How to Use a Backpack Sprayer

Brad Chacos

Backpack sprayers give gardeners the ability to bring large amounts of liquid to otherwise inaccessible areas of their property. Backpack sprayers resemble hand sprayers in terms of functionality and use, but they tend to hold more liquid.

Backpack sprayers help apply liquid herbicides to weeds.

Plus, you carry the device comfortably on your back rather than lugging around a heavy container. The basic usage instructions remain the same regardless of the liquid -- it doesn't matter if you're spraying water, herbicides, pesticides or liquid nutrients.

  1. Assemble the sprayer if it isn't already put together. Instructions vary based on the manufacturer, but typically, you'll have to screw the spray wand onto the spray gun, insert the pump handle into the appropriate hole and attach the shoulder straps.

  2. Prepare the liquid you plan to use in separate container. Herbicides, pesticides and insecticides often need to be mixed with water. Follow all directions on product labeling when mixing chemicals.

  3. Unscrew the cap on the backpack sprayer. Pour the liquid into the sprayer slowly. Avoid dripping chemicals on the ground while you're pouring them.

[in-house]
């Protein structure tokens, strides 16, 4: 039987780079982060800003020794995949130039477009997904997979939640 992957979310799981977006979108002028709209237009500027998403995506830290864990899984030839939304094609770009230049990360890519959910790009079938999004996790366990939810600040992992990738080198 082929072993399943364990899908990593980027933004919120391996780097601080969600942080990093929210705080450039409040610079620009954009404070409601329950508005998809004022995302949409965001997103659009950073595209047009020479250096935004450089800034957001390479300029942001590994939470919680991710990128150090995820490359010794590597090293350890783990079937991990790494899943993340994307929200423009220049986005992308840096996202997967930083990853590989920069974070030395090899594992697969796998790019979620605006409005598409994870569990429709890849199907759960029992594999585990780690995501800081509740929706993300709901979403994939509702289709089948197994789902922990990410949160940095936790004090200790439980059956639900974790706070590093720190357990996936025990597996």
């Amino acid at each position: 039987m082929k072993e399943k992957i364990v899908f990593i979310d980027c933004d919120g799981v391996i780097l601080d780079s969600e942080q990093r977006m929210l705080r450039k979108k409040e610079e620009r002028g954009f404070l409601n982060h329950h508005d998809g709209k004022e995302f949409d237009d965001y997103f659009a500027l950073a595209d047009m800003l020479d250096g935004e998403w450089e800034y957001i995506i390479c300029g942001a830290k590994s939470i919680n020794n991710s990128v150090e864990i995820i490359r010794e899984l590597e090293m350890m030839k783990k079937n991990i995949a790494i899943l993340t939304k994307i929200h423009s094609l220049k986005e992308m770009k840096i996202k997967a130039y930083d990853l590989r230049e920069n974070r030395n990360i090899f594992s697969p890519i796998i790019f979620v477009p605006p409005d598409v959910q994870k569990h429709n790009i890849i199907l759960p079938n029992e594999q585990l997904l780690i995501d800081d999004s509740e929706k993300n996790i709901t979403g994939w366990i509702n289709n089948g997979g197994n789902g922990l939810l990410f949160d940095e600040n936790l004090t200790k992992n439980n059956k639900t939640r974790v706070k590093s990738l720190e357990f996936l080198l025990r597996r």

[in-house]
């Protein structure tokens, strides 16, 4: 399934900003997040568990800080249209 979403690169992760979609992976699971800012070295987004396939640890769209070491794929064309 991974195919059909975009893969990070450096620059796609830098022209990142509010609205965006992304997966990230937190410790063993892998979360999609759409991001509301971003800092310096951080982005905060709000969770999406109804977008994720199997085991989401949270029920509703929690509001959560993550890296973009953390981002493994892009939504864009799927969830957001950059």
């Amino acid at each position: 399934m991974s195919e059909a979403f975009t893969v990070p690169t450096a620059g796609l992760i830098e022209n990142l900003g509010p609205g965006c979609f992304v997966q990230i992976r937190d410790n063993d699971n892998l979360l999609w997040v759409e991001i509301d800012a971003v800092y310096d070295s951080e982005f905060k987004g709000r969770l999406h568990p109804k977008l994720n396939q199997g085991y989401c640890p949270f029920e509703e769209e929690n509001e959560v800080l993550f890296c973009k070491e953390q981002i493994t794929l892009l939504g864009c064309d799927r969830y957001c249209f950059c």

4. Screw the cap back on.

  5. Put the backpack sprayer on your back. Tighten the plastic straps until they fit snugly and securely.

  6. Prime the sprayer by pumping the handle between 10 and 15 times. Pump the handle once every five seconds to maintain continuous pressure in the backpack tank; otherwise, you'll need to re-prime the sprayer fully whenever the pressure gives out.

  7. Point the wand where you want to spray and pull the trigger to apply the liquid.

  8. Tip

    Wear all appropriate safety gear when spraying chemicals. Consult product labeling to determine what safety gear is necessary.


    Do not use herbicides in a backpack sprayer that was previously used to spray insecticides, or vice versa. If you need to do so, thoroughly clean all parts of the backpack sprayer prior to adding the second chemical.